People with disabilities can return to work through the Ticket to Work program. This program was established by the Ticket To Work and Work Incentive Improvement Act in 1999.12 It allows disabled workers to assess their ability to work and not lose their access to healthcare. The disability determination made by the Social Security Administration (SSA) determines the worker’s eligibility for the program.
This program was created to address concerns over how few Social Security Disability Insurance (SSDI or Supplemental Security income (SSI), recipients could leave the disability rolls and go to work to earn a living. Beneficiaries who wanted to work were limited to one option: A state vocational rehabilitation agency (VR), which works with both public and private sector employers to assist individuals with disabilities in their transition to the workforce. Over 1 million people with disabilities receive services from state VR agencies in the United States each year.
Ticket to Work’s key provision addresses a major concern for many Social Security Disability recipients: losing their health care coverage. Participants in the program can continue to have Medicare coverage for up to eight and a quarter years after they return to work.2 SSDI beneficiaries who are working qualify for premium-free Part B, which covers hospitalizations. Individuals can still get Medicare Part B, but they must pay for it unless the coverage is provided by another party.
Understanding the Ticket to Work
Ticket to Work, a voluntary and free program, supports disabled workers 18-64 with job placement training and other services to help them succeed in the workplace. This program is designed to assist disabled workers in achieving financial independence and not rely on benefits from the SSA.
The maximum SSI federal cash payments to individuals for 2022 are $841 and $1,261 respectively. Social Security Disability payments, also known as SSDI, for workers average at $1,358, depending on how many dependents.
The SSA will hold participants accountable for achieving specific goals within a timeframe.
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Participating in Ticket to Work Employment
Participants in Ticket to Work can search for employment opportunities and resources through an employment network, or a VR agency. An employment network (EN), is a group of non-profit organizations, government agencies, and employers that offer services to Ticket to Work participants. These include job placement advice and training, career advice, and support for the workplace.7 VR agencies are state-level programs that offer education, skills training, as well as other assistance for those who require more help for work.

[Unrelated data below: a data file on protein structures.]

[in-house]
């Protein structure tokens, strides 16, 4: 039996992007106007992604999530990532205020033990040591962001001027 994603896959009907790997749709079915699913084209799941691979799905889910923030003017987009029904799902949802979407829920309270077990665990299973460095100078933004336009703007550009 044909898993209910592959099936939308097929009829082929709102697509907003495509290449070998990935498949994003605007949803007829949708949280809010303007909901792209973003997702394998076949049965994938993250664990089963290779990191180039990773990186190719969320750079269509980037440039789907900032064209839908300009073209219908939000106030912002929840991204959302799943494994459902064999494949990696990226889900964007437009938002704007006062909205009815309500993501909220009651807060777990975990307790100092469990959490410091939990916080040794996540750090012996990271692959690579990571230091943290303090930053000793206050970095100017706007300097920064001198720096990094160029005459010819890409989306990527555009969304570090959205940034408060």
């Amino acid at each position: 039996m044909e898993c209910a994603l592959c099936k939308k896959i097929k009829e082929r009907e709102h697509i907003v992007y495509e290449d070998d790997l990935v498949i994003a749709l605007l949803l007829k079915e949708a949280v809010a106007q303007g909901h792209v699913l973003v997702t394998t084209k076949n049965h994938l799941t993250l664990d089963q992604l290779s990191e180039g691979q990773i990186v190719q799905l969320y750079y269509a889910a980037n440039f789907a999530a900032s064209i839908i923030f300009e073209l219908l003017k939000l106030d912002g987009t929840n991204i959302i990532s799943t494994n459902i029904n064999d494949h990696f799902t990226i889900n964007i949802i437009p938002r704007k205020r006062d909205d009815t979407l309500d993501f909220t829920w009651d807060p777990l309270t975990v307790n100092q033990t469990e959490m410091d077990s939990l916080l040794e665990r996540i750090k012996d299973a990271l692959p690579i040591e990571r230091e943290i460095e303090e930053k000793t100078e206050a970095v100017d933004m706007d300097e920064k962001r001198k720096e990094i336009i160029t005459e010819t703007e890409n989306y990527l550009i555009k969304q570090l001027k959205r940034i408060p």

Many people with disabilities who receive SSI and SSDI benefits are concerned about losing their health insurance. Ticket to Work provides individuals with continued coverage under Medicare and Medicaid as long as they continue to pay premiums up to 93 month after receiving SSI/ SSDI payments.
Important to remember that beneficiaries may be eligible for lower rates through the Affordable CareAct (ACA) or their state’s insurance marketplace. If they cancel Medicare after receiving payments, they cannot get back on Medicare unless approved for SSI/SSDI through expedited reinstatement. If they are unable to qualify for medicare, they will have to sign up again for Medicare during the general enrollment period.
Other Work Incentive Programs
The SSA offers several work incentives that can be used to assist individuals with disabilities to get back into work. These include the extended eligibility period (EPE), trial work period (TWP), and expedited reinstatements. The EPE and TWP only apply to SSDI benefits. They do not apply to SSI benefits. Both SSDI and SSI benefits are eligible for EXRs. If you’re on benefits, and you have worked at any time before now, you should verify that your TWP months are still available by calling your local SSA office.
The Trial Work Period: What You Need to Know
The TWP (trial work period) is a nine-month period in which the beneficiary will receive their entire check, regardless of how much they earn. These nine months don’t have to be consecutive. If the beneficiary earns more than $970 per month through W-2 employment, has net earnings of self-employment over $970 per month, or works more hours than the monthly limit for self-employment, a month of earnings is considered a TWP. The beneficiary enters the extended period (EPE) immediately after the nine-month TWP is over.
How the Extended Period of Eligibility works
Extended period of eligibility (EPE), a 36-month period in which a beneficiary still has Social Security benefits, even if they earn less than the SGA limit. If they earn more than the SGA limit, they are not eligible for their check. The SGA is calculated based on gross earnings from W-2 income and net earnings earned by self-employment.
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How long can a ticket holder receive health benefits?
Workers can apply for Medicare coverage even if their benefits have ended. Participants can continue to receive healthcare for a further 93 months even if they stop receiving cash payments. Participants can apply for coverage at a reduced cost through Medicare Savings Programs after the free coverage period. You may be eligible for Medicaid depending on where you live and your income.